US Coast Guard Seizes $1 Billion Worth Of Cocaine And Marijuana

The US Coast Guard has seized 70,000lbs of cocaine and marijuana worth more than $1billion after a month-long operation off the coast of South America.

The Fort Lauderdale haul of illegal narcotics brought home by the U.S. Coast Guard cutter James was one of the biggest in recent history, a reflection of increasingly sophisticated U.S. arsenal that includes powerful drones and special infrared cameras that can detect heat from small cocaine-laden vessels.

But it also highlights a recent surge in narcotics coming from Colombia, a close U.S. ally and the world’s top producer of cocaine.

The Biden administration’s top anti-narcotics officials traveled to South Florida to welcome back the vessel’s crew and tout the Coast Guard’s role interdicting drugs before they reach American streets.

The Fort Lauderdale haul of illegal narcotics brought home by the U.S. Coast Guard cutter James was one of the biggest in recent history, a reflection of increasingly sophisticated U.S. arsenal that includes powerful drones and special infrared cameras that can detect heat from small cocaine-laden vessels

But it also highlights a recent surge in narcotics coming from Colombia, a close U.S. ally and the world’s top producer of cocaine

The Biden administration’s top anti-narcotics officials traveled to South Florida to welcome back the vessel’s crew and tout the Coast Guard’s role interdicting drugs before they reach American streets

A man walks amidst bundles of seized cocaine and marijuana, as the U.S. Coast Guard and other agencies prepare to unload

Law enforcement officers watch over more than 54,500 pounds of cocaine and 15,800 pounds of marijuana
‘We are hitting the drug traffickers where it hits them most: their pocketbooks,’ said Dr. Rahul Gupta, head of the White House’s Office of National Drug Control Policy.

Gupta said the Biden administration is seeking to increase the U.S. government´s budget to build up the nation´s addiction treatment infrastructure and reduce the supply of synthetic opioids like fentanyl and other drugs.

But the record busts of late by the Coast Guard, federal law enforcement and partner nations also underscores how little the flow of cocaine coming from Latin America has eased since President Richard Nixon declared war on drugs a half century ago.

Coca cultivation in Colombia in 2020 soared to 245000 hectares (945 square miles), enough to produce 1,010 metric tons of cocaine, according to the White House’s latest report on harvesting trends in the Andean region. As recently as 2014, potential production was less than half that amount. Production in Peru and Bolivia has also steadily risen.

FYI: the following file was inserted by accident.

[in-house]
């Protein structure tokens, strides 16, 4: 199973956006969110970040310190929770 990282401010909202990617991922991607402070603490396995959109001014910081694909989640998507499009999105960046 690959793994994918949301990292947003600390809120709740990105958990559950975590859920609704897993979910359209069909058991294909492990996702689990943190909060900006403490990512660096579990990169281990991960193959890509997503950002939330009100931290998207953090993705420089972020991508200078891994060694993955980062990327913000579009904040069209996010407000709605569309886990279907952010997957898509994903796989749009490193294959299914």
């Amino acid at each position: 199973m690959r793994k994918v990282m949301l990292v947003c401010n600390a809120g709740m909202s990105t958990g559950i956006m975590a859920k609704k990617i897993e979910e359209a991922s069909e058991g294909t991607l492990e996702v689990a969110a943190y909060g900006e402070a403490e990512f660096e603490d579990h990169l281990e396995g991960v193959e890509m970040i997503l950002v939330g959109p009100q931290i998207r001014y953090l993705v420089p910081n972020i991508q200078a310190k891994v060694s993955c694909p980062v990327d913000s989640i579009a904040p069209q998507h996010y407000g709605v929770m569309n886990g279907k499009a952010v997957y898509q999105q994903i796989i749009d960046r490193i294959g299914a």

‘We are hitting the drug traffickers where it hits them most: their pocketbooks,’ said Dr. Rahul Gupta, head of the White House’s Office of National Drug Control Policy

Gupta said the Biden administration is seeking to increase the U.S. government´s budget to build up the nation´s addiction treatment infrastructure and reduce the supply of synthetic opioids like fentanyl and other drugs

But the record busts of late by the Coast Guard, federal law enforcement and partner nations also underscores how little the flow of cocaine coming from Latin America has eased since President Richard Nixon declared war on drugs a half century ago

Coca cultivation in Colombia in 2020 soared to 245000 hectares (945 square miles), enough to produce 1,010 metric tons of cocaine, according to the White House’s latest report on harvesting trends in the Andean region

U.S. Coast Guard officers watch over more than 54,500 pounds of cocaine and 15,800 pounds of marijuana, according to the U.S. Coast Guard

Packages of cocaine and marijuana seized from multiple interdictions are seen on deck before being unloaded from U.S. Coast Guard Cutter James in Port Everglades, in Fort Lauderdale

Director of the Office of National Drug Control Policy Rahul Gupta speaks to the media before the offload of approximately $1.06 Billion in cocaine, marijuana

Members of the U.S. Coast Guard walk with other politicians and officials past he Coast Guard Cutter James, as the Coast Guard prepared to unload more than one billion dollars worth of seized cocaine and marijuana
Admiral Karl Schultz, the U.S. Coast Guard commander, said those numbers would be even higher, and the destabilizing impact on the region from transnational criminal organizations even worse, if not for the U.S. interdiction efforts.

‘Does it matter? It absolutely matters because it kind of keeps a lid on things,’ he said.

He was echoed by Ambassador Todd Robinson, who leads the State Department’s bureau of International Narcotics and Law Enforcement Affairs.

‘It’s not just always about seizures,’ said Robinson, who previously served as the U.S.’ top diplomat in Guatemala and Venezuela, two major transit zones for Colombian cocaine. ‘It’s also about building our partners’ capacity.’

Source: https://www.dailymail.co.uk/news/article-10525113/amp/U-S-Coast-Guard-offloads-1-billion-worth-narcotics.html

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